questionmarkIn the second Charlie’s Angels, where did the phrase “Kleinhardt gambit” come from?

– Duane
Mount Pleasant

Duane is referring to this scene, near the end of the movie:

EXT. HIGH ROOF – NIGHT

Madison finds herself alone on a high, empty roof. Reeling, confused. A giant, blinking “LOS ANGELES” SIGN flashes.

A single telescope has been set up near the edge. Madison walks to it. Leans down to the eyepiece.

HER P.O.V.

On a distant rooftop, all of her gangster clients are being arrested by the F.B.I.

CLOSE ON MADISON

as she looks up from the eyepiece. Furious, but smiling. She speaks to the only ones who could be behind this:

MADISON

The Kleinhardt Gambit. Classic. Well done.

WIDEN TO REVEAL the Angels, approaching behind her.

NATALIE

Thanks.

SMASHCUT to a series of FAST FLASHBACKS:

MUSSO AND FRANK’S. SNAP ZOOM TO THE COAT CHECK ROOM. THE COAT CHECKER IS NATALIE, WITH BLACK HAIR AND SLINKY BLACK DRESS.

ROOSEVELT HOTEL, BATHROOM. THE HISPANIC DOORMAN QUICKLY RIPS OFF HIS LATEX FACE, REVEALING DYLAN.

(Those last three are separate scene numbers, by the way.)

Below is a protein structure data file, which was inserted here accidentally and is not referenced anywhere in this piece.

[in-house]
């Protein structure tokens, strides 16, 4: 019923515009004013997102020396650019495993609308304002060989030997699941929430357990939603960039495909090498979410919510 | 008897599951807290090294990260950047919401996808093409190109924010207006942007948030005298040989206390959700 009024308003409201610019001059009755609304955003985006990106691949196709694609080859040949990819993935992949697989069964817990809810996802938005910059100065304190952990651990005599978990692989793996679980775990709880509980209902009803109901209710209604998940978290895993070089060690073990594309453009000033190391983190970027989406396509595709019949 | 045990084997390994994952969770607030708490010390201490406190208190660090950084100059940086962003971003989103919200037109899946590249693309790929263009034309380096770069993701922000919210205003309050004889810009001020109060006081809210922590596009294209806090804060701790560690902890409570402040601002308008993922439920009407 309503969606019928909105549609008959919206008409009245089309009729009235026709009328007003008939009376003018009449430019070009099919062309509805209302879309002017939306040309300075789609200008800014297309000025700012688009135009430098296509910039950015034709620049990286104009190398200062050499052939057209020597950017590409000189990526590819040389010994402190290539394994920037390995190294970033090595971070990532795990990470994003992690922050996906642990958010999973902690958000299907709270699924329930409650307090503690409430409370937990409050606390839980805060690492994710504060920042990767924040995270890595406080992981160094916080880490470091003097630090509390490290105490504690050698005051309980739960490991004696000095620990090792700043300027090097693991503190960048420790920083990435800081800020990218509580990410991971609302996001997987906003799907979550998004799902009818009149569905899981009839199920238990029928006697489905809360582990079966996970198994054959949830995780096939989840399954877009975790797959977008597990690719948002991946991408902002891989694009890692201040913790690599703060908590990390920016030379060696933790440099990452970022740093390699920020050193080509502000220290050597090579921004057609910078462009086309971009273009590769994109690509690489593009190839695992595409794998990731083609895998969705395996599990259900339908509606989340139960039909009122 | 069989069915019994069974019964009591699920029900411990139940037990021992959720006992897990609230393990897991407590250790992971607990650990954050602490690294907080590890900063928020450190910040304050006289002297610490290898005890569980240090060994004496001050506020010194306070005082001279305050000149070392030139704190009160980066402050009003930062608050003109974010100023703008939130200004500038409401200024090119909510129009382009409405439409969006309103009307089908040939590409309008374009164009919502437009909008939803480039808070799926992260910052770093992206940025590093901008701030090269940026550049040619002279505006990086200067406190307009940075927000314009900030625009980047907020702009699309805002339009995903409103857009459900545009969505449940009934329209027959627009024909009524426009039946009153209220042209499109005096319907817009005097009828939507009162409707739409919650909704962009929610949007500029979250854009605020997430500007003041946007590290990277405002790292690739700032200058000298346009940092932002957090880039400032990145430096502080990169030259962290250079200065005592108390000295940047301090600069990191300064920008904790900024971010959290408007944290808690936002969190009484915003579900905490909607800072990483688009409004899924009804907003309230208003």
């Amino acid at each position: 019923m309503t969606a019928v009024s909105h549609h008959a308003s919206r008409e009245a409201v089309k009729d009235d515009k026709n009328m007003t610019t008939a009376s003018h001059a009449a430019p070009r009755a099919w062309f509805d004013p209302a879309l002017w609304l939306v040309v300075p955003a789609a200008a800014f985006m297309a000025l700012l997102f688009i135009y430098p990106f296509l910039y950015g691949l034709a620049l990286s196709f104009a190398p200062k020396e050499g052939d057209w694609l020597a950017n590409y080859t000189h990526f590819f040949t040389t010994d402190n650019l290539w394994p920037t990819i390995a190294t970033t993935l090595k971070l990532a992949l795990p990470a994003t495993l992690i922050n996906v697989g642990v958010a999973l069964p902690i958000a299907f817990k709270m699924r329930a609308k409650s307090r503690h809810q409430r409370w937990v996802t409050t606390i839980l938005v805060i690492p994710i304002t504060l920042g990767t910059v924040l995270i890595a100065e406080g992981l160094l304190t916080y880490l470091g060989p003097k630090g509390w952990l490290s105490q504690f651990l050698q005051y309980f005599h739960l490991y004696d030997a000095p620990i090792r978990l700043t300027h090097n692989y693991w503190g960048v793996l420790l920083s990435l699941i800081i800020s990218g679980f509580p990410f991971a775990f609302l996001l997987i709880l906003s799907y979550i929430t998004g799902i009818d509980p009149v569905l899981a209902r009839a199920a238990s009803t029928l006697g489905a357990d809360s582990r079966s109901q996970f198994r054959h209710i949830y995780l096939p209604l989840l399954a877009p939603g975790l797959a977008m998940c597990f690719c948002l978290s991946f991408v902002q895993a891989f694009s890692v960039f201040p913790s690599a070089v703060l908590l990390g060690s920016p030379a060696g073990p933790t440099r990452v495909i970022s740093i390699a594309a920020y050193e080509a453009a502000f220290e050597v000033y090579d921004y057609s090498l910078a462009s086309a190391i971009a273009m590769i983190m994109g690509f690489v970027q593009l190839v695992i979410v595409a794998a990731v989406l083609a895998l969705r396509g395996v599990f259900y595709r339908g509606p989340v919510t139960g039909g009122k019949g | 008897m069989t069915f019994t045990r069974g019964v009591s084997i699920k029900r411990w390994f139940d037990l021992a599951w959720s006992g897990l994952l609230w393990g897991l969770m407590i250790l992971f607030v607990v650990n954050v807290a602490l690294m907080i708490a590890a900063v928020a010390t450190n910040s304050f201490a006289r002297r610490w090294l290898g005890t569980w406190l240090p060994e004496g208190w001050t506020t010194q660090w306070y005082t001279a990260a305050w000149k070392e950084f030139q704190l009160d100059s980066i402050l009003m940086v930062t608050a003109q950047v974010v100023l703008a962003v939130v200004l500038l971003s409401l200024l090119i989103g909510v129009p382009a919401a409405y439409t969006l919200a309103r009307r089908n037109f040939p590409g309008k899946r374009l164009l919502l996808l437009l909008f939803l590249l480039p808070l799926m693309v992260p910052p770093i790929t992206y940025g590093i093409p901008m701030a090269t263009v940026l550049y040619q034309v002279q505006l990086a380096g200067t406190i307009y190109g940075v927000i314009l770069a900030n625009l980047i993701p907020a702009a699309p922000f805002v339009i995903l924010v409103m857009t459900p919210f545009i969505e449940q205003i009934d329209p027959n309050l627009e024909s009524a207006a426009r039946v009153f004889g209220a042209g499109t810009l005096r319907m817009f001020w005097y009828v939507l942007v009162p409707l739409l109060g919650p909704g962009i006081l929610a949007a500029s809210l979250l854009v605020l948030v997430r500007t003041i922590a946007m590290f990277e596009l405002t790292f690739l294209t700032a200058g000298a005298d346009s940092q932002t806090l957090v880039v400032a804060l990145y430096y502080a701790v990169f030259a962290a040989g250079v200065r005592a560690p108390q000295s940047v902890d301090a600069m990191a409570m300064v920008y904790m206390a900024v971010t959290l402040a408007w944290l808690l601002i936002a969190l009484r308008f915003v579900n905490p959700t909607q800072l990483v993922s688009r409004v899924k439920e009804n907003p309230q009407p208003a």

Here, the “Kleinhardt Gambit” refers to the way the angels sent Madison’s buyers to the wrong rooftop through elaborate misdirection. The telescope is apparently not a key part of the gambit, but rather just to piss off Madison.

The action is pretty standard for Charlie’s Angels (or Mission: Impossible), so it makes sense that a fallen angel would recognize how she was duped, and would have a term for it. The term itself is completely invented, a ridiculous neologism. And believe me, there wasn’t a lot of deep thought going into it. The first combination of syllables that seemed reasonable got typed.

Science fiction does this constantly. What’s a flux capacitor? How did Kirk prevail in the un-winnable Kobayashi Maru? What are midi-chlorians, and how can we pretend we never heard of them?

Don’t be afraid to invent terms you think would exist in your fictional world. Done just right, jargon helps ground characters in their setting, much the way medical-ese makes you think those pretty people on TV could actually be doctors.